Sinbad: Legend of the Seven Seas is notable for being the last traditionally animated feature film produced by DreamWorks Animation, and the box office numbers make the reason for that pretty clear. Despite featuring such stars as Brad Pitt, Catherine Zeta-Jones, and Michelle Pfeiffer among its voice cast, it earned $80.7 million on a budget of $60 million, and with marketing taken into account, resulted in a $125 million loss for the studio. From then on, DreamWorks would be placing all of its focus on computer animation. Yet Sinbad still demonstrates the value of 2D animation as its visuals (at least, most of them) are among its biggest strengths, even if nothing else leaves much of an impression.
This film may be called “Sinbad,” but really its only connection to the traditional tales of Sinbad the Sailor is that the titular character is a sailor and he encounters a giant bird – which is never specifically referred to as a roc – at one point. In fact, despite Sinbad originating from the Middle Eastern folk tale collection One Thousand and One Nights, the film’s story takes more inspiration from Greek mythology.
This Sinbad (voiced by Brad Pitt) is not merely a sailor, but a pirate; the film begins with him attempting to steal a valuable artifact called the Book of Peace, despite the fact that his childhood friend, Prince Proteus of Syracuse (Joseph Fiennes), is guarding it. Following some swashbuckling and a battle with a giant sea monster, Sinbad encounters Eris, the goddess of chaos (Michelle Pfeiffer), who promises to richly reward him if he can bring the Book of Peace to her kingdom in Tartarus. A little bewilderingly, Eris then proceeds to steal the Book herself and frame Sinbad for the crime. When Proteus offers to be executed in his friend’s place, Sinbad is given ten days to bring the Book back to Syracuse before the sentence is carried out – and so he sets off on his quest, with Proteus’ fiancée Marina (Catherine Zeta-Jones) stowing away to make sure he sticks to the task.
A lot about the film’s characters feels very basic: they’re watchable, but don’t offer much that most film-goers haven’t seen before. Sinbad is the classic charismatic scoundrel who is primarily motivated by money but has a bigger heart than he would care to admit. Marina is the typical free-spirited lady who’s not going to let any man tell her what to do, and she and Sinbad have the familiar love-hate relationship where they start out constantly arguing only to gradually warm to each other.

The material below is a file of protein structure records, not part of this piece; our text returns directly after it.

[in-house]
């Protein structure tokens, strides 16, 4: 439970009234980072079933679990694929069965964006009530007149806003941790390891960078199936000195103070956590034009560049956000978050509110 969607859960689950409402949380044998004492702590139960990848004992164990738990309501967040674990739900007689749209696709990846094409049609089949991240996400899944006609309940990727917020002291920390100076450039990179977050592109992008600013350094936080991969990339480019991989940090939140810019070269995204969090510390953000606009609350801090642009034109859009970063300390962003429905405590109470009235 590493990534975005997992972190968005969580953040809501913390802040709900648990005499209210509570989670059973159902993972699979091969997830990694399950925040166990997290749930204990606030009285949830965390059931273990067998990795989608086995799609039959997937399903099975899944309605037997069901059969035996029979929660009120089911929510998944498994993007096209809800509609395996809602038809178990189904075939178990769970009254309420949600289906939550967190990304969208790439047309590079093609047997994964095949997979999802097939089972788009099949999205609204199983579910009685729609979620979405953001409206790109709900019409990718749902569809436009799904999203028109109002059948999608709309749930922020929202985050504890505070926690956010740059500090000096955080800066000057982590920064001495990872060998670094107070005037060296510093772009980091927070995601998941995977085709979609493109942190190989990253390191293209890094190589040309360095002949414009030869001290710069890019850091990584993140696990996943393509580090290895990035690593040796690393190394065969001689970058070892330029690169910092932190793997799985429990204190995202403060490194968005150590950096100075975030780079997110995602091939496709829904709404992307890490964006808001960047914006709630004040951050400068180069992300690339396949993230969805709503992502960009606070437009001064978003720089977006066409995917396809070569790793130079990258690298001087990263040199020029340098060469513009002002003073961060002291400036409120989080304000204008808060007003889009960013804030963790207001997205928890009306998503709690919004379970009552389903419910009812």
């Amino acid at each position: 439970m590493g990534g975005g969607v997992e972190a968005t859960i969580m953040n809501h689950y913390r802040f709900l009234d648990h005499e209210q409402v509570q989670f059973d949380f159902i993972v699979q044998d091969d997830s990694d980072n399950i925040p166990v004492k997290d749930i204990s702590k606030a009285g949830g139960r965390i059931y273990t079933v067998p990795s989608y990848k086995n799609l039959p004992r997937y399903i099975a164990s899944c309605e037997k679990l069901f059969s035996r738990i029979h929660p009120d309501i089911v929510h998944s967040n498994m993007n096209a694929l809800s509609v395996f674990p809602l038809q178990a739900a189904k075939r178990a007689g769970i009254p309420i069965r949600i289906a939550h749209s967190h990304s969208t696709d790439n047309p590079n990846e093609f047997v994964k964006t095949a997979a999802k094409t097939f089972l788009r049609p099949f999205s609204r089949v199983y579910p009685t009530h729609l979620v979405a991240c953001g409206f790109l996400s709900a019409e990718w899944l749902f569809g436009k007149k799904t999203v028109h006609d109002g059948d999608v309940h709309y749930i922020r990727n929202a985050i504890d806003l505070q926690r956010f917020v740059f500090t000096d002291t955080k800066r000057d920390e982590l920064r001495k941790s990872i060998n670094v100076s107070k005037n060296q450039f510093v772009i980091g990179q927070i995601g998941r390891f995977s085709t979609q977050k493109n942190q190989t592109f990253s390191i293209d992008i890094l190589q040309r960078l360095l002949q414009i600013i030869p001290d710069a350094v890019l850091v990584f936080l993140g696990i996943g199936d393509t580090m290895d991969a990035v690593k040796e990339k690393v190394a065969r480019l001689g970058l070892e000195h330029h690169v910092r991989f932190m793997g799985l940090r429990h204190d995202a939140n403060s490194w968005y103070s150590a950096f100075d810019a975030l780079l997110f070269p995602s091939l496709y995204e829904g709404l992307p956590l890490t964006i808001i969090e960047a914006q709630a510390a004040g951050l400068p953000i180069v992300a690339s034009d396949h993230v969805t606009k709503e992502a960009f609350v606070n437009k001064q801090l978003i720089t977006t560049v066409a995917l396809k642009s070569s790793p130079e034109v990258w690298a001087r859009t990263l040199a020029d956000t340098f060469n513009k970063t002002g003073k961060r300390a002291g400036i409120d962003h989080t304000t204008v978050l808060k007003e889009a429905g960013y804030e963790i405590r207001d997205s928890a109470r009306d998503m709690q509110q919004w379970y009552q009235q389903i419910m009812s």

With regards to the voice acting, Brad Pitt and Catherine Zeta-Jones are good enough that when they speak, you can hear the characters without imagining actors behind a microphone. But it’s Michelle Pfeiffer who puts the most enthusiasm and relish into her performance as the devilish Eris. The goddess of chaos also happens to be the high point of the film’s animation, with her fluid-like transitions from one spot to another, and her hair constantly swaying as though she’s submerged. Character-wise, while Eris is a fun and silkily sinister villain, her overall scheme is confusing and appears unnecessarily convoluted – but what else can you expect from the embodiment of discord?
It’s not just Eris who looks fantastic: for the most part, the whole film does. Its settings range from colorful and dramatic, to dark and eerie. The movements of the shots are handled especially well in the action scenes, as the “camera” sweeps rapidly through the scene to increase the thrill factor. Unfortunately, in the scenes when CGI is employed – say, for a monster – it looks very dated, and often jars with the much more attractive traditional animation.
While some of the story’s background feels underdeveloped – such as exactly what the Book of Peace does and why it’s being taken to Syracuse – the central quest element is entertaining. It creates opportunities for a number of different action set-pieces; one or two of these are a bit bland, but the opening sea battle, and the attack by the aforementioned giant bird, are highlights. Likewise, some of the comedy works (upon seeing a soldier get spat out by a sea monster and immediately rush to attack it again, Sinbad tells Proteus, “Give that guy a raise!”), while other jokes fall flat, such as Sinbad making a comment about women drivers.
Watching Sinbad: Legend of the Seven Seas is rather like eating fast food: there may be better and more unique fare out there, but if you’re in the mood for something quick and basic, it does its job and keeps you entertained. It might even make you wistful for the old days of traditional animation.
Edited by: Kajsa Rain Forden